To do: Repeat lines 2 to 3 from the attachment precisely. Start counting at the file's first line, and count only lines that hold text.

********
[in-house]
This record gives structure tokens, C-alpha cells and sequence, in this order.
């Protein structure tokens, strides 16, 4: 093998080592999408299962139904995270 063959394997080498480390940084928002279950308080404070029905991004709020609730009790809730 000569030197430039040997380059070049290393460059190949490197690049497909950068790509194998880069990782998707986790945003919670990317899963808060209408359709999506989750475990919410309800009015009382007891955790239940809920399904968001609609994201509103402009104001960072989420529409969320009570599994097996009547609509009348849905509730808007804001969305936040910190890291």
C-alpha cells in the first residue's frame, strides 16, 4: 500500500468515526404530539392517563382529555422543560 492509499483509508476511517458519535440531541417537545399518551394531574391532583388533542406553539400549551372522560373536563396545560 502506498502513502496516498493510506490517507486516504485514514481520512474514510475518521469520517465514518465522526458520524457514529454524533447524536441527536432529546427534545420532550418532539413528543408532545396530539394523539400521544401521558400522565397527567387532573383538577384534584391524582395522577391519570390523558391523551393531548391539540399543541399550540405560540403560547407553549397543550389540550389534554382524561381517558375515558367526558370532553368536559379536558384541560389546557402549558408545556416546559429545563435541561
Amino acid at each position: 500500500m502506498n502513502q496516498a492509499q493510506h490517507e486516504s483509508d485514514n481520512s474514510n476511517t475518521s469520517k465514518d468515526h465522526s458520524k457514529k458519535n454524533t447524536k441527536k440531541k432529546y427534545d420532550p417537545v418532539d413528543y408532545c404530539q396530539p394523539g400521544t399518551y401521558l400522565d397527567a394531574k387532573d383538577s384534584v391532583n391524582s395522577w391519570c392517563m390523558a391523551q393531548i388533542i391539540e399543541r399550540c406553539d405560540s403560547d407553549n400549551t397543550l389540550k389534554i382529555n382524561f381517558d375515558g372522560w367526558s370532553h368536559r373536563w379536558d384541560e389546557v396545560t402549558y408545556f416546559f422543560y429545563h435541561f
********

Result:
This record gives structure tokens, C-alpha cells and sequence, in this order.
């Protein structure tokens, strides 16, 4: 093998080592999408299962139904995270 063959394997080498480390940084928002279950308080404070029905991004709020609730009790809730 000569030197430039040997380059070049290393460059190949490197690049497909950068790509194998880069990782998707986790945003919670990317899963808060209408359709999506989750475990919410309800009015009382007891955790239940809920399904968001609609994201509103402009104001960072989420529409969320009570599994097996009547609509009348849905509730808007804001969305936040910190890291």